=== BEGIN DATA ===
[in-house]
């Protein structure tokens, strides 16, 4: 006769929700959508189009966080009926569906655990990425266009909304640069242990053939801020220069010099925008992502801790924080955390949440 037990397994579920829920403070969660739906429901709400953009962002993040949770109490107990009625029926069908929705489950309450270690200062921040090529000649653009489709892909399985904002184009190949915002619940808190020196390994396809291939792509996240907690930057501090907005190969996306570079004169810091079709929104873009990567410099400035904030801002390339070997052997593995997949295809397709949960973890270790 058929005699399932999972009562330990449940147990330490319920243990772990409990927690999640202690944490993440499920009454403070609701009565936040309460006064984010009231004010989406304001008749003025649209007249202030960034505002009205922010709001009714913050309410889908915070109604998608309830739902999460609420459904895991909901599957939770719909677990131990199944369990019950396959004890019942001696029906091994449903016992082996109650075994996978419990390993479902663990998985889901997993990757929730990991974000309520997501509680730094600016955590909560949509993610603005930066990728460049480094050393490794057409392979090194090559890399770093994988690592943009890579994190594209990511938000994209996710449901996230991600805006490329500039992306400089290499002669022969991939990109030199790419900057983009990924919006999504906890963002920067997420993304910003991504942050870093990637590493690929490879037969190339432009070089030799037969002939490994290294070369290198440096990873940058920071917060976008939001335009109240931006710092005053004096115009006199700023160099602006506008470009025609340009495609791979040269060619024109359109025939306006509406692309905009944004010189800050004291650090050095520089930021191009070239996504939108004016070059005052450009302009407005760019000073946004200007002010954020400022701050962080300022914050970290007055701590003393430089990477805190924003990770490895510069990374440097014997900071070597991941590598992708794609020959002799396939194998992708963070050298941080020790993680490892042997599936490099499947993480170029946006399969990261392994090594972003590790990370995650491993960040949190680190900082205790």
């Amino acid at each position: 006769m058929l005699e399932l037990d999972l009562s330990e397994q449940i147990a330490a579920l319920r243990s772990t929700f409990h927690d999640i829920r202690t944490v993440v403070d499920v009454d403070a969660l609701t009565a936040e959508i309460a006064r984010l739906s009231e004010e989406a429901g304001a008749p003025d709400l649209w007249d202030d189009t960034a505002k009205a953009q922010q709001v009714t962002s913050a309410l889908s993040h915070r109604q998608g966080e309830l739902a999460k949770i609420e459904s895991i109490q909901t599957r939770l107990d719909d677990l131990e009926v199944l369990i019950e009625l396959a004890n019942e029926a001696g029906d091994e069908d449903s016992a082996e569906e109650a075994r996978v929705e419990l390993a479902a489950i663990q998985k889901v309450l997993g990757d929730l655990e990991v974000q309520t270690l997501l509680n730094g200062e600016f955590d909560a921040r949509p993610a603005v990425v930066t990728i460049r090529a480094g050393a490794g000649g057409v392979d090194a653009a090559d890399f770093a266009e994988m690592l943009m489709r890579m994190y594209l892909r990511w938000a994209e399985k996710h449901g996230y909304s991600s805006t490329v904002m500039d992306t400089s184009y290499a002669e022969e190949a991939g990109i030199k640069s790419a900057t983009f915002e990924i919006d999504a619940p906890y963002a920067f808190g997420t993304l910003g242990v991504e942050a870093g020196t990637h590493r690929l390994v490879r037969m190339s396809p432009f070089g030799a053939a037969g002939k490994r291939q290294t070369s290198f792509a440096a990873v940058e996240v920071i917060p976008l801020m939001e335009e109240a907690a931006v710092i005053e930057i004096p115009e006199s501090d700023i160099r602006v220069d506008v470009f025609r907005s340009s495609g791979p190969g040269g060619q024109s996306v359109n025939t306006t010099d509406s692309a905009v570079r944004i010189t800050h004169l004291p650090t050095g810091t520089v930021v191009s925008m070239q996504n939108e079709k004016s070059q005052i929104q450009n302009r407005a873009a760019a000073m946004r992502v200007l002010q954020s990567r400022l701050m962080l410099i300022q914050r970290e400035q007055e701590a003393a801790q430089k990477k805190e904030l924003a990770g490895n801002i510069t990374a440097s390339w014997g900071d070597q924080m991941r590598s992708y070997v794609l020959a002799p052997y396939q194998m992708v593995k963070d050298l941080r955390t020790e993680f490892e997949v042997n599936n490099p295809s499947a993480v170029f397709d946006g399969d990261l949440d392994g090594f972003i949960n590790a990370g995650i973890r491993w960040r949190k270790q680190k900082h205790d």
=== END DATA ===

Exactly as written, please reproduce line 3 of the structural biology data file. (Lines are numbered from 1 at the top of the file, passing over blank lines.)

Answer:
């Amino acid at each position: 006769m058929l005699e399932l037990d999972l009562s330990e397994q449940i147990a330490a579920l319920r243990s772990t929700f409990h927690d999640i829920r202690t944490v993440v403070d499920v009454d403070a969660l609701t009565a936040e959508i309460a006064r984010l739906s009231e004010e989406a429901g304001a008749p003025d709400l649209w007249d202030d189009t960034a505002k009205a953009q922010q709001v009714t962002s913050a309410l889908s993040h915070r109604q998608g966080e309830l739902a999460k949770i609420e459904s895991i109490q909901t599957r939770l107990d719909d677990l131990e009926v199944l369990i019950e009625l396959a004890n019942e029926a001696g029906d091994e069908d449903s016992a082996e569906e109650a075994r996978v929705e419990l390993a479902a489950i663990q998985k889901v309450l997993g990757d929730l655990e990991v974000q309520t270690l997501l509680n730094g200062e600016f955590d909560a921040r949509p993610a603005v990425v930066t990728i460049r090529a480094g050393a490794g000649g057409v392979d090194a653009a090559d890399f770093a266009e994988m690592l943009m489709r890579m994190y594209l892909r990511w938000a994209e399985k996710h449901g996230y909304s991600s805006t490329v904002m500039d992306t400089s184009y290499a002669e022969e190949a991939g990109i030199k640069s790419a900057t983009f915002e990924i919006d999504a619940p906890y963002a920067f808190g997420t993304l910003g242990v991504e942050a870093g020196t990637h590493r690929l390994v490879r037969m190339s396809p432009f070089g030799a053939a037969g002939k490994r291939q290294t070369s290198f792509a440096a990873v940058e996240v920071i917060p976008l801020m939001e335009e109240a907690a931006v710092i005053e930057i004096p115009e006199s501090d700023i160099r602006v220069d506008v470009f025609r907005s340009s495609g791979p190969g040269g060619q024109s996306v359109n025939t306006t010099d509406s692309a905009v570079r944004i010189t800050h004169l004291p650090t050095g810091t520089v930021v191009s925008m070239q996504n939108e079709k004016s070059q005052i929104q450009n302009r407005a873009a760019a000073m946004r992502v200007l002010q954020s990567r400022l701050m962080l410099i300022q914050r970290e400035q007055e701590a003393a801790q430089k990477k805190e904030l924003a990770g490895n801002i510069t990374a440097s390339w014997g900071d070597q924080m991941r590598s992708y070997v794609l020959a002799p052997y396939q194998m992708v593995k963070d050298l941080r955390t020790e993680f490892e997949v042997n599936n490099p295809s499947a993480v170029f397709d946006g399969d990261l949440d392994g090594f972003i949960n590790a990370g995650i973890r491993w960040r949190k270790q680190k900082h205790d």